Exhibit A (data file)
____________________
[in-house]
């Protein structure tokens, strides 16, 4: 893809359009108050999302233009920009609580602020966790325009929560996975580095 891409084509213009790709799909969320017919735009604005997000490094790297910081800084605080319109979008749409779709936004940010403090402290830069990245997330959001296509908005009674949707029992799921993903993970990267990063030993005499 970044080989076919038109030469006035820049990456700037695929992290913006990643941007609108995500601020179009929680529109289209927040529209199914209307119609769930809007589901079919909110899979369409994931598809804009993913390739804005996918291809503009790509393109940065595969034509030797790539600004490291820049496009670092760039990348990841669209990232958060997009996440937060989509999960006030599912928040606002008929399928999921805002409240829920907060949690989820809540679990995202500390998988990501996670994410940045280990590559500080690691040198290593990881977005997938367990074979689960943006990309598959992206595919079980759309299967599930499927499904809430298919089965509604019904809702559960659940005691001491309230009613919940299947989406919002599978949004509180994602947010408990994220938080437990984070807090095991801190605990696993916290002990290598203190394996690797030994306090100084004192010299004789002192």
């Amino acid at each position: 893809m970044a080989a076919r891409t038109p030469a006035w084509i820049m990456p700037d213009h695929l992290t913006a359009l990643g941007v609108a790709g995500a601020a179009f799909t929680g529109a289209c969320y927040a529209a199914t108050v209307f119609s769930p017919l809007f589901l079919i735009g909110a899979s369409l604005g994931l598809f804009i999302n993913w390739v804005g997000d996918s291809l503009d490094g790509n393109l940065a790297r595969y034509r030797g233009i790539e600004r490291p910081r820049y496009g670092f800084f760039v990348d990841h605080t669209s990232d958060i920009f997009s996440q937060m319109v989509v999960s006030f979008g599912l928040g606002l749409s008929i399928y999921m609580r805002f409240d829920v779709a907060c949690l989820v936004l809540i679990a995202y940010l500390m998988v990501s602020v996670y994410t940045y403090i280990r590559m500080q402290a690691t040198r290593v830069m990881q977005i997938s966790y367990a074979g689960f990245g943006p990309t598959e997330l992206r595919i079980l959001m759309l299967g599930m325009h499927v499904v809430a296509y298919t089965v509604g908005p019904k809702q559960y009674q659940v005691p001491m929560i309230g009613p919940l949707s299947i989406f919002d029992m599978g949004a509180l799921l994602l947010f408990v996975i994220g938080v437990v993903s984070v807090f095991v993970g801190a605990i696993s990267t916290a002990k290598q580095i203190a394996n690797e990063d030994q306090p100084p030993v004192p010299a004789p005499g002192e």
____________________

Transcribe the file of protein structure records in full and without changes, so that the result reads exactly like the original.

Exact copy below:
[in-house]
């Protein structure tokens, strides 16, 4: 893809359009108050999302233009920009609580602020966790325009929560996975580095 891409084509213009790709799909969320017919735009604005997000490094790297910081800084605080319109979008749409779709936004940010403090402290830069990245997330959001296509908005009674949707029992799921993903993970990267990063030993005499 970044080989076919038109030469006035820049990456700037695929992290913006990643941007609108995500601020179009929680529109289209927040529209199914209307119609769930809007589901079919909110899979369409994931598809804009993913390739804005996918291809503009790509393109940065595969034509030797790539600004490291820049496009670092760039990348990841669209990232958060997009996440937060989509999960006030599912928040606002008929399928999921805002409240829920907060949690989820809540679990995202500390998988990501996670994410940045280990590559500080690691040198290593990881977005997938367990074979689960943006990309598959992206595919079980759309299967599930499927499904809430298919089965509604019904809702559960659940005691001491309230009613919940299947989406919002599978949004509180994602947010408990994220938080437990984070807090095991801190605990696993916290002990290598203190394996690797030994306090100084004192010299004789002192």
């Amino acid at each position: 893809m970044a080989a076919r891409t038109p030469a006035w084509i820049m990456p700037d213009h695929l992290t913006a359009l990643g941007v609108a790709g995500a601020a179009f799909t929680g529109a289209c969320y927040a529209a199914t108050v209307f119609s769930p017919l809007f589901l079919i735009g909110a899979s369409l604005g994931l598809f804009i999302n993913w390739v804005g997000d996918s291809l503009d490094g790509n393109l940065a790297r595969y034509r030797g233009i790539e600004r490291p910081r820049y496009g670092f800084f760039v990348d990841h605080t669209s990232d958060i920009f997009s996440q937060m319109v989509v999960s006030f979008g599912l928040g606002l749409s008929i399928y999921m609580r805002f409240d829920v779709a907060c949690l989820v936004l809540i679990a995202y940010l500390m998988v990501s602020v996670y994410t940045y403090i280990r590559m500080q402290a690691t040198r290593v830069m990881q977005i997938s966790y367990a074979g689960f990245g943006p990309t598959e997330l992206r595919i079980l959001m759309l299967g599930m325009h499927v499904v809430a296509y298919t089965v509604g908005p019904k809702q559960y009674q659940v005691p001491m929560i309230g009613p919940l949707s299947i989406f919002d029992m599978g949004a509180l799921l994602l947010f408990v996975i994220g938080v437990v993903s984070v807090f095991v993970g801190a605990i696993s990267t916290a002990k290598q580095i203190a394996n690797e990063d030994q306090p100084p030993v004192p010299a004789p005499g002192e």